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Isotopic Studies of Northern Andean Crustal Evolution and Ore Metal Sources

Andrew W. Macfarlane
Andrew W. Macfarlane
Department of Geology, Florida International University
Miami, Florida 33199
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January 01, 1999


Ore lead isotope provinces in the central Andes between 6° S and 32°S correspond in part to broad differences in the ages and types of rocks exposed in each area. If these provinces reflect scavenging oflead from upper crustal rocks and reconcentration into ore deposits, ore lead isotope ratios reflect the average upper crustal composition in each region. If the ore metals have a deeper source, the provinces instead reflect differences in magma sources or generation processes among the provinces. Ores from province II (the high Andes of Perú) show steep lead isotope arrays indicative of source mixing. The igneous rocks in the Hualgayoc district in northern Perú overlap with the radiogenic end of the province I array and are representative of the nonradiogenic end of the province II mixing trends; exposed supracrustal rocks are candidates for the radiogenic end member. The origins of both isotopic signatures are investigated to examine the relationship between hydrothermal metal budgets and magma sources.

The exposed crust in the northern Peruvian Andes consists of middle Cretaceous platform carbonates, sandstones, and shales that overlie a similar Jurassic sequence and probably a Precambrian to early Paleozoic metamorphic basement. The metamorphic basement and overlying sediments have broadly similar Pb-Sr-Nd isotope systematics. Whole-rock Pb isotope and U/P systematics of the sediments suggest U/Pb fractionation in the sediment source at approximately 1800 Ma, followed by evolution with elevated U/Pb ratios. ∊Nd values of the metamorphic basement and Cretaceous sedimentary rocks range from −11.6 to −16.5, with TDM equal to 1.43 to 2.06 Ga. Northern Perú basement rocks have much higher 206Pb/204Pb values than metamorphic basement terranes in eastern Colombia, southern Perú, and northern Chile, and their isotopes more closely resemble basement terranes to the east in Brazil.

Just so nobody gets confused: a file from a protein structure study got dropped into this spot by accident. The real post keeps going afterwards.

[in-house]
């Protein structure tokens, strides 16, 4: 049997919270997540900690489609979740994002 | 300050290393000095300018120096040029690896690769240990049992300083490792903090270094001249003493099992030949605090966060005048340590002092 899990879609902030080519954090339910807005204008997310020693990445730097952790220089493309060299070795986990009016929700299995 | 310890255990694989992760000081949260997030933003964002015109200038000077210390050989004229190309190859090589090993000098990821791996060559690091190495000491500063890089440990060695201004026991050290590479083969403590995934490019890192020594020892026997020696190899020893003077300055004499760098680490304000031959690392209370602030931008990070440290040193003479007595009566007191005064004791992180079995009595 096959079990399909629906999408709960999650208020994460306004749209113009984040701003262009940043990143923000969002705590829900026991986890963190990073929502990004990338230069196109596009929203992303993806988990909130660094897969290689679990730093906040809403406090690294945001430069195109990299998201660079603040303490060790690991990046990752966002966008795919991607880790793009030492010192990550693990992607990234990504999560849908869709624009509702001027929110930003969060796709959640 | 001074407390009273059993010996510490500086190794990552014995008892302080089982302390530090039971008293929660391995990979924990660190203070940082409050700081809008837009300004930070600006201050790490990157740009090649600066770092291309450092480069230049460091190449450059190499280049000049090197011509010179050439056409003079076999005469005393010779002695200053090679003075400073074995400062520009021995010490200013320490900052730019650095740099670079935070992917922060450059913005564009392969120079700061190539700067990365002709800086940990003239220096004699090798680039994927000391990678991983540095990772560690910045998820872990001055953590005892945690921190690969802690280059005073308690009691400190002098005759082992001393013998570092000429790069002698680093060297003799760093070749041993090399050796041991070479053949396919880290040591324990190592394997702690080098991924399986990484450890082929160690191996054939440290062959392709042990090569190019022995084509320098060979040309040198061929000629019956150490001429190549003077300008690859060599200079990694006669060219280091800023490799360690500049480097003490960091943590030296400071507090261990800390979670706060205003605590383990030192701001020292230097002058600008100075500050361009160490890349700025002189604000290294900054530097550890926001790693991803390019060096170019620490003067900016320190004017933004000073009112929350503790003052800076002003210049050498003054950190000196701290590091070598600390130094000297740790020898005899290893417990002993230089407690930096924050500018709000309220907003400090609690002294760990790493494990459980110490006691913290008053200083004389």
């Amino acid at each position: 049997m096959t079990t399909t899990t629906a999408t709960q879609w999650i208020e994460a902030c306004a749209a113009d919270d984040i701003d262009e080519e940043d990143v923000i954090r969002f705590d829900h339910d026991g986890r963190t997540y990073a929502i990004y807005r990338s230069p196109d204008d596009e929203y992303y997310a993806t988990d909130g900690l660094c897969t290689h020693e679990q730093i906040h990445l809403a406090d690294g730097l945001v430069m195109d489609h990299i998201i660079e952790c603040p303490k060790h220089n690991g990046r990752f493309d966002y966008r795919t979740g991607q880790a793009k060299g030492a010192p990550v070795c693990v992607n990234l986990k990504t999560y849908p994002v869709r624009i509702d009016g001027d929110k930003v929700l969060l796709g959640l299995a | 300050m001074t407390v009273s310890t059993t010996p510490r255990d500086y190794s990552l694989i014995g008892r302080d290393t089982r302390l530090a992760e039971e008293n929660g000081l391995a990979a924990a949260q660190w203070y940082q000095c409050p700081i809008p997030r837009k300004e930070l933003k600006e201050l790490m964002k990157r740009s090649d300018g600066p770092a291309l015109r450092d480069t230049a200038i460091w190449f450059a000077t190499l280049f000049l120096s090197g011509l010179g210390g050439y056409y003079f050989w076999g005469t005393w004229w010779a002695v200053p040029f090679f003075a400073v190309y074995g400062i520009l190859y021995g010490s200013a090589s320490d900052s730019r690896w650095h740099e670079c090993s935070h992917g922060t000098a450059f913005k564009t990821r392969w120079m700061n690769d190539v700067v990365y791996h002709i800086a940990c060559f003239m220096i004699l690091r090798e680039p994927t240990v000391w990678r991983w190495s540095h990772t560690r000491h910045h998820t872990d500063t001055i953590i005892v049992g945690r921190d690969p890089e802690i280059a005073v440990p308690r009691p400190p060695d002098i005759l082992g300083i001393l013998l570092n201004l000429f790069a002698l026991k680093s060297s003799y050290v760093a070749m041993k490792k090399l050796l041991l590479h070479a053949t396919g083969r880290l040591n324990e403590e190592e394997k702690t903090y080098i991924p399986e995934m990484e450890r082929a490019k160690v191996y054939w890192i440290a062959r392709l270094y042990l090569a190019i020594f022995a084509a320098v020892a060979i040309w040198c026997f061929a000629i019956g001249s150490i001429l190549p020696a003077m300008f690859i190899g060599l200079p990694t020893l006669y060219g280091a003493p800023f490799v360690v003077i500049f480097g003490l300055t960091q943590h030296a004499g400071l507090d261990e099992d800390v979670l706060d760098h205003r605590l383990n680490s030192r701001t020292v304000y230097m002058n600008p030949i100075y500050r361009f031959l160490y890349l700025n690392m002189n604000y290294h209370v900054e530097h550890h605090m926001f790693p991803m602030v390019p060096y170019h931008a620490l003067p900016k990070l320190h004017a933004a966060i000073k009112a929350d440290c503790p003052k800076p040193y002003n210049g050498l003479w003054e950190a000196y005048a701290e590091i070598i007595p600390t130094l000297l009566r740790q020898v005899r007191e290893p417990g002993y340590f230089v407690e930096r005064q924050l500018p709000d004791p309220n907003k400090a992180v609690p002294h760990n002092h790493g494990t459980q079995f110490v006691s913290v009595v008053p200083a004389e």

The sedimentary rocks were intruded in the middle to late Miocene by numerous felsic igneous bodies associated with hydrothermal Ag-Zn-Cu-Pb mineralization. The intrusive rocks are intermediate to high K andesitic intrusions and rhyodacitic volcanic domes. Fresh igneous rocks have rare earth element (REE) abundances less than 100 times chondrites, lack significant Ce and Eu anomalies, and are relatively depleted in Ti and Nb. The isotopic compositions and homogeneity of the igneous rocks with respect to Pb, Sr, and Nd suggest that they assimilated little shallow crust and were derived largely from deeper sources in the upper sub-Andean mantle or the lower sub-Andean crust. Because no exposed Andean basement rocks resemble the compositions of province I ores, and because subducted sediment has recently been shown to be an important source of lead in arc magmas, the role of subducted sediment in producing a province I-like signature is evaluated. A simple numerical model for the enrichment of a possible mantlewedge source region by subducted sediments is presented. The model suggests that subducted sediment can account for the lead isotope signature of province I ores, and that the quantity of subducted material along the Perú-Chile trench could produce a mantle source with this signature within a few million years of the onset of subduction.

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Special Publications of the Society of Economic Geologists

Geology and Ore Deposits of the Central Andes

Brian J. Skinner
Brian J. Skinner
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Society of Economic Geologists
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Publication date:
January 01, 1999




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